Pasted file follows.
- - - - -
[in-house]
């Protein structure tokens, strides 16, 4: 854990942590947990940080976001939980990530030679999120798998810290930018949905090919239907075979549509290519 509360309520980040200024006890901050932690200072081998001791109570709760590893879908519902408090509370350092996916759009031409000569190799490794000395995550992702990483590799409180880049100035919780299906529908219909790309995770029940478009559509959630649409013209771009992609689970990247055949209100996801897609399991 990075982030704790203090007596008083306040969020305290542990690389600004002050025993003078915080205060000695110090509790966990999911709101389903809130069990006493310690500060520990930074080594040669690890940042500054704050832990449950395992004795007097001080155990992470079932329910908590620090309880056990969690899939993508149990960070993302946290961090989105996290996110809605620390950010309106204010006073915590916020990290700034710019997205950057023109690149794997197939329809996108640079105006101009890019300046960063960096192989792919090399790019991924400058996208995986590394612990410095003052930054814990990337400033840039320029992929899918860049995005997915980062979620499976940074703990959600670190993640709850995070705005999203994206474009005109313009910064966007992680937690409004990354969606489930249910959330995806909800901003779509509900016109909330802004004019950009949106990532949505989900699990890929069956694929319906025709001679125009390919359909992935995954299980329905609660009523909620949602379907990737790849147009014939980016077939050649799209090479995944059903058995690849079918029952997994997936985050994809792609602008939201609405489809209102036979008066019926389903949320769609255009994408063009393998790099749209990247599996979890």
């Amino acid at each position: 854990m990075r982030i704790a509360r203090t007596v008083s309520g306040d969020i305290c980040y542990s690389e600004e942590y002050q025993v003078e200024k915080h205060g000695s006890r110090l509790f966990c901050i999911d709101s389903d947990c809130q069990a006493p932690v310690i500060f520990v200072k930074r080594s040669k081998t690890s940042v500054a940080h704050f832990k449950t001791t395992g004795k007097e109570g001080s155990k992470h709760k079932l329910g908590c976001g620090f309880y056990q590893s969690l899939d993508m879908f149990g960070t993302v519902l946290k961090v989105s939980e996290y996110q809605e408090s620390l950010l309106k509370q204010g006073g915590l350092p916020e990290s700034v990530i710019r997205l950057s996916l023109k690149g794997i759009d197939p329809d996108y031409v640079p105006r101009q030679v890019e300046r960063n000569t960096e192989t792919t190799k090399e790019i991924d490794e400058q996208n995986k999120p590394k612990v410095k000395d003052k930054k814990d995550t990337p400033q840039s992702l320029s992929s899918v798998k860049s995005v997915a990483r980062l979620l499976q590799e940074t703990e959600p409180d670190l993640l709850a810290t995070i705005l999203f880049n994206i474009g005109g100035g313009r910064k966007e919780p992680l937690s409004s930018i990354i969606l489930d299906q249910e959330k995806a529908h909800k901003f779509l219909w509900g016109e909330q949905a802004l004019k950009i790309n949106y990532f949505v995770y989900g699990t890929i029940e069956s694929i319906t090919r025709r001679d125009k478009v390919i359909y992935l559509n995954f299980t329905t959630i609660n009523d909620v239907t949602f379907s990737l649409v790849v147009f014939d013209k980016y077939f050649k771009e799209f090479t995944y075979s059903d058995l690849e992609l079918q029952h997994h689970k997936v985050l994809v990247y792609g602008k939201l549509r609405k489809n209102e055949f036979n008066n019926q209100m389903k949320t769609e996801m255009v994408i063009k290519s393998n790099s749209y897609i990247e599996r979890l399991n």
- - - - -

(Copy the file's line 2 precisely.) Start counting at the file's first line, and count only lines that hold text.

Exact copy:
């Protein structure tokens, strides 16, 4: 854990942590947990940080976001939980990530030679999120798998810290930018949905090919239907075979549509290519 509360309520980040200024006890901050932690200072081998001791109570709760590893879908519902408090509370350092996916759009031409000569190799490794000395995550992702990483590799409180880049100035919780299906529908219909790309995770029940478009559509959630649409013209771009992609689970990247055949209100996801897609399991 990075982030704790203090007596008083306040969020305290542990690389600004002050025993003078915080205060000695110090509790966990999911709101389903809130069990006493310690500060520990930074080594040669690890940042500054704050832990449950395992004795007097001080155990992470079932329910908590620090309880056990969690899939993508149990960070993302946290961090989105996290996110809605620390950010309106204010006073915590916020990290700034710019997205950057023109690149794997197939329809996108640079105006101009890019300046960063960096192989792919090399790019991924400058996208995986590394612990410095003052930054814990990337400033840039320029992929899918860049995005997915980062979620499976940074703990959600670190993640709850995070705005999203994206474009005109313009910064966007992680937690409004990354969606489930249910959330995806909800901003779509509900016109909330802004004019950009949106990532949505989900699990890929069956694929319906025709001679125009390919359909992935995954299980329905609660009523909620949602379907990737790849147009014939980016077939050649799209090479995944059903058995690849079918029952997994997936985050994809792609602008939201609405489809209102036979008066019926389903949320769609255009994408063009393998790099749209990247599996979890």